It’s been a big week.
Upon returning from Spring Break, I got word that my research proposal had been approved by the Institutional Review Board at APU, which means I have a green light to start collecting data for my thesis project. From what I’m told, getting one’s ducks in a row for approval is often a superlative pain in the ass, so I’m glad to have this hurdle out of the way.
Perhaps more importantly, at least in a long-term sense, is my next piece of news: I accepted a job. For next season.
Those who know me best were surprised when I first started considering another season up here, as I’ve historically spent a great deal of energy being homesick, questioning my decision to move north, and generally wishing I was anywhere but Alaska.
Some of those things are still true. Take, for example, our recent attempt to spend a Friday night seeing the new Wes Anderson movie.
“It’s not playing up here,” Bix informs me, having scoured the movie listings online.
“Why not?” I whine, stomping my foot as though I’m six and he’s told me I can’t have another cookie or I’ll spoil my dinner.
We both know the reason.
“We live in the Cultural Third World,” he sighs resignedly, and we get our coats. To Blockbuster, then.
A lack of cinematic sophistication is not the only way in which the Last Frontier is behind the times. High school mascots still include the Wasilla Warrior, a red-skinned and otherwise offensively rendered member of an ambiguous (not Alaskan, not that it matters) First Nations tribe.
Also, if you refer to the people from whom the forty-ninth state was usurped as “First Nations” up here, you’ll invariably get a blank stare in response.
“You mean… Indians?” ask our neighbors and coworkers.
The Wasilla Warrior—that relic of a simpler, smaller, less politically correct era—is not alone.
Opportunities for the kind of youth development and mentorship Bix is best at are, at best, few and far between in Southcentral Alaska. Programming for kids who are preoccupied with survival in the city simply don’t exist in the way they do in the Lower 48. To be fair, while our Cultural Third World status is at least partially responsible for the absence of such non-profits as Playworks and Big City Mountaineers, another factor is at least equally culpable:
We don’t have big cities.
To say green spaces still exist in Alaska is a profound understatement, and that’s why we’re coming back.
Of course, there will be setbacks. For example, I couldn’t have predicted that we’d spend this weekend lying around our hovel in fever sweats instead of outside enjoying the aforementioned green (or, in our case, finally, white) spaces.
In fact, the only outside time we got this weekend occurred in the wee hours of Sunday morning, when our building’s fire alarm went off.
As the inhabitants of the Castle groggily emerged and looked about for signs of smoke, I reminded myself that things could be worse.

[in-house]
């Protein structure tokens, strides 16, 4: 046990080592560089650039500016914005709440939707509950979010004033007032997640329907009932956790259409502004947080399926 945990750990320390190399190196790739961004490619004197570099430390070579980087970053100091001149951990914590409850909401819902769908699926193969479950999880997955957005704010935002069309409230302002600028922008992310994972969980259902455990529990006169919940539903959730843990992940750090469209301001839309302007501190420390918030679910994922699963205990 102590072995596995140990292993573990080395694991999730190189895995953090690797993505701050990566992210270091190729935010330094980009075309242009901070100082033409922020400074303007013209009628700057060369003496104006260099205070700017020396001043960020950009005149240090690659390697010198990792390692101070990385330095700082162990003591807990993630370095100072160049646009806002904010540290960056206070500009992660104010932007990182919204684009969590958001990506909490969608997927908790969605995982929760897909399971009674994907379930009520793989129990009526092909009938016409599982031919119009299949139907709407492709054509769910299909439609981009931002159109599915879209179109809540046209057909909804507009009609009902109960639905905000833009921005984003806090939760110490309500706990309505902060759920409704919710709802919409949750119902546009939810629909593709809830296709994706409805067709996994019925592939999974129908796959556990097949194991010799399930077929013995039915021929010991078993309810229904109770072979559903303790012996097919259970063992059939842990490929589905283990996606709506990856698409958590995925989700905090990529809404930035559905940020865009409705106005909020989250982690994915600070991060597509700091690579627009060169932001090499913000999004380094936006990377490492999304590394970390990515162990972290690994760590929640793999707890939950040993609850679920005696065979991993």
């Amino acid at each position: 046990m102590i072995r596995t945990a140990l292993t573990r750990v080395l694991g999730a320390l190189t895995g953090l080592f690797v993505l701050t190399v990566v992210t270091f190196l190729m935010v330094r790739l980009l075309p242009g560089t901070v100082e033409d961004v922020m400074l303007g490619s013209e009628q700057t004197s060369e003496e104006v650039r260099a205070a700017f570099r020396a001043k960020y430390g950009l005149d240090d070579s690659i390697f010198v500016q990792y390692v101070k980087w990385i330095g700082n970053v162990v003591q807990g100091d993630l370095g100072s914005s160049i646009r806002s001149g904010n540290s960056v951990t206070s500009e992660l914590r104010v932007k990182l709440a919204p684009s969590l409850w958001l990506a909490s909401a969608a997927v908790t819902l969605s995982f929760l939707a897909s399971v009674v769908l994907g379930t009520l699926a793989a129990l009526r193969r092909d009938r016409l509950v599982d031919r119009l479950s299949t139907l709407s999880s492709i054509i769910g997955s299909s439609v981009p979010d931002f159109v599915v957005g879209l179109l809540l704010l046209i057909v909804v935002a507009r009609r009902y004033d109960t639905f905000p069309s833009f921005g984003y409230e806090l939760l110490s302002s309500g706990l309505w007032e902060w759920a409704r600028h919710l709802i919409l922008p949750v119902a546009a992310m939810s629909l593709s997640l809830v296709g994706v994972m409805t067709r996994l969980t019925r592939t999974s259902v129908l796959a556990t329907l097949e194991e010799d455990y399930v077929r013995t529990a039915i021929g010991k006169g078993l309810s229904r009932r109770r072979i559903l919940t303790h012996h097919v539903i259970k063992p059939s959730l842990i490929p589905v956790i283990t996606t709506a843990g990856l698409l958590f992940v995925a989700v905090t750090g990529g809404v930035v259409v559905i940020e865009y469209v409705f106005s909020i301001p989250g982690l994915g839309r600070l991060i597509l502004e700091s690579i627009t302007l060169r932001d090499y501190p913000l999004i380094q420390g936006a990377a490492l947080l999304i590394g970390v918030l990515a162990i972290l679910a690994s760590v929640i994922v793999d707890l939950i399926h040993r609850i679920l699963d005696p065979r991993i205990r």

We could be standing out here for an indefinite period of time in January instead of March. We could have a passel of little kids to dress and comfort and carry down the creepy stairwell where I’m pretty sure a homeless man is living. We could be unable to competently walk down the stairs for reasons more permanent than our hallucinatory fever dreams.
By the time the fire department showed up—no frills or flashing lights necessary for the Castle, apparently—most of our neighbors had collected in the parking lot to watch the firefighters shuffle into our building.
Personally, I would have liked to see a little more fanfare, what with having been dragged from my deathbed and all. One firefighter carried what appeared to be your standard, regulation-sized fire extinguisher, and he was the most prepared of the bunch. I hoped he would leave it in one of the Castle’s many empty fire extinguisher holsters, all of which are currently sporting foul language and renderings of large, scary-looking penises where fire extinguishers should be.
Still, I guess I’m glad to know that in the event of an emergency, the fire department will eventually show up, albeit with less pageantry than I might like, with the equipment I imagine the Castle is required by law to provide its residents. Oh, and I guess I should say something like:
More importantly, I’m glad our building didn’t burn down and everyone is safe and so forth.
Really, I am glad for that. I’m just sick, and a little cranky, and also not very nice to begin with.
Despite my ill humor, I have a lot to be grateful for.
I am elated that the Alaska Avalanche School would have me back for another season, and I’m very fortunate to have fallen in with the mentors I have there and at APU. I’m also supremely lucky to have a partner who’s willing to make some sacrifices in terms of his own career (and live for another winter season in the Cultural Third World) so I can take another step closer to my dream job.
Of course, as we finish our coffee, stuff our backpacks with the requisite gear for an adventure, and head outside to play in the Last Frontier, another season doesn’t sound so bad, after all.